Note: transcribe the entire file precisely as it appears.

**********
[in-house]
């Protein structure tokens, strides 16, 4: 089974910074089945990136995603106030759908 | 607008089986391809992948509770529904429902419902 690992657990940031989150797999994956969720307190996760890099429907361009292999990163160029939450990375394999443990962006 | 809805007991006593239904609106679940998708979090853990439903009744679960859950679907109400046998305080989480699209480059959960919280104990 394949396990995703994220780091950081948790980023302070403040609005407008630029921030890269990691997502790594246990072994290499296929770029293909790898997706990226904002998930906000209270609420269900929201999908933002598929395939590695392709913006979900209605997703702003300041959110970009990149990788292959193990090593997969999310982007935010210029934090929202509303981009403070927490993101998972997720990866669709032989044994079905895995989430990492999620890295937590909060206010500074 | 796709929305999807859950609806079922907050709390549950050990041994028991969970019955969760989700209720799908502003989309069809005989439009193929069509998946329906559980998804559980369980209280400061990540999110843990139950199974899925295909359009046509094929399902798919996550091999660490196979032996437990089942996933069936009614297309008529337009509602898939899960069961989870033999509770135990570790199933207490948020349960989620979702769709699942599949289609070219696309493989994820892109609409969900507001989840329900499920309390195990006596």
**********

[in-house]
């Protein structure tokens, strides 16, 4: 089974910074089945990136995603106030759908 | 607008089986391809992948509770529904429902419902 690992657990940031989150797999994956969720307190996760890099429907361009292999990163160029939450990375394999443990962006 | 809805007991006593239904609106679940998708979090853990439903009744679960859950679907109400046998305080989480699209480059959960919280104990 394949396990995703994220780091950081948790980023302070403040609005407008630029921030890269990691997502790594246990072994290499296929770029293909790898997706990226904002998930906000209270609420269900929201999908933002598929395939590695392709913006979900209605997703702003300041959110970009990149990788292959193990090593997969999310982007935010210029934090929202509303981009403070927490993101998972997720990866669709032989044994079905895995989430990492999620890295937590909060206010500074 | 796709929305999807859950609806079922907050709390549950050990041994028991969970019955969760989700209720799908502003989309069809005989439009193929069509998946329906559980998804559980369980209280400061990540999110843990139950199974899925295909359009046509094929399902798919996550091999660490196979032996437990089942996933069936009614297309008529337009509602898939899960069961989870033999509770135990570790199933207490948020349960989620979702769709699942599949289609070219696309493989994820892109609409969900507001989840329900499920309390195990006596």